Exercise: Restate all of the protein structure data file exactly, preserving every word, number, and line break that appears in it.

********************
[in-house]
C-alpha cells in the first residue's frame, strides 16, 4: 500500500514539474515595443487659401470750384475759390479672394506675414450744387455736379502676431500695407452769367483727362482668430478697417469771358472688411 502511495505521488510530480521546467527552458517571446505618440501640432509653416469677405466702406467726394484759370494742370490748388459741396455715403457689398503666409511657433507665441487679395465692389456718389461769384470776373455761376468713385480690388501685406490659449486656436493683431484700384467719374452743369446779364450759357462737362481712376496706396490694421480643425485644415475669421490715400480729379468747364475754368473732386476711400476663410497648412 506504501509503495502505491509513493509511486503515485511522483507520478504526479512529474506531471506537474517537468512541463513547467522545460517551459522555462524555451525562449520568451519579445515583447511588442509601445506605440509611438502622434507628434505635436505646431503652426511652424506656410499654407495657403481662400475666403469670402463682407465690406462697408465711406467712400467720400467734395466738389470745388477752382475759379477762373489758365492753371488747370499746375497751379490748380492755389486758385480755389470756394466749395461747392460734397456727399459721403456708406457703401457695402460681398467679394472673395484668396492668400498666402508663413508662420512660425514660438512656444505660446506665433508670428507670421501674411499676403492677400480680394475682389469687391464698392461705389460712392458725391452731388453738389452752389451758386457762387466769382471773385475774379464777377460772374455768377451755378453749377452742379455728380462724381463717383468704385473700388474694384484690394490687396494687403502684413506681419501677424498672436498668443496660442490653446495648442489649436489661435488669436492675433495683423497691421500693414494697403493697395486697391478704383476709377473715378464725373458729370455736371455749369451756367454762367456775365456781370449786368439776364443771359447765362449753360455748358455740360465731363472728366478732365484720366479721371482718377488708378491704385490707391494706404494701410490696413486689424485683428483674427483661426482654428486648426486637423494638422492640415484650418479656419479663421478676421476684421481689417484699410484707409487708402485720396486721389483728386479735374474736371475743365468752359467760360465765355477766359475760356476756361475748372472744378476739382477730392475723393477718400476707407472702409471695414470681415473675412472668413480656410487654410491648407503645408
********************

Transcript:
[in-house]
C-alpha cells in the first residue's frame, strides 16, 4: 500500500514539474515595443487659401470750384475759390479672394506675414450744387455736379502676431500695407452769367483727362482668430478697417469771358472688411 502511495505521488510530480521546467527552458517571446505618440501640432509653416469677405466702406467726394484759370494742370490748388459741396455715403457689398503666409511657433507665441487679395465692389456718389461769384470776373455761376468713385480690388501685406490659449486656436493683431484700384467719374452743369446779364450759357462737362481712376496706396490694421480643425485644415475669421490715400480729379468747364475754368473732386476711400476663410497648412 506504501509503495502505491509513493509511486503515485511522483507520478504526479512529474506531471506537474517537468512541463513547467522545460517551459522555462524555451525562449520568451519579445515583447511588442509601445506605440509611438502622434507628434505635436505646431503652426511652424506656410499654407495657403481662400475666403469670402463682407465690406462697408465711406467712400467720400467734395466738389470745388477752382475759379477762373489758365492753371488747370499746375497751379490748380492755389486758385480755389470756394466749395461747392460734397456727399459721403456708406457703401457695402460681398467679394472673395484668396492668400498666402508663413508662420512660425514660438512656444505660446506665433508670428507670421501674411499676403492677400480680394475682389469687391464698392461705389460712392458725391452731388453738389452752389451758386457762387466769382471773385475774379464777377460772374455768377451755378453749377452742379455728380462724381463717383468704385473700388474694384484690394490687396494687403502684413506681419501677424498672436498668443496660442490653446495648442489649436489661435488669436492675433495683423497691421500693414494697403493697395486697391478704383476709377473715378464725373458729370455736371455749369451756367454762367456775365456781370449786368439776364443771359447765362449753360455748358455740360465731363472728366478732365484720366479721371482718377488708378491704385490707391494706404494701410490696413486689424485683428483674427483661426482654428486648426486637423494638422492640415484650418479656419479663421478676421476684421481689417484699410484707409487708402485720396486721389483728386479735374474736371475743365468752359467760360465765355477766359475760356476756361475748372472744378476739382477730392475723393477718400476707407472702409471695414470681415473675412472668413480656410487654410491648407503645408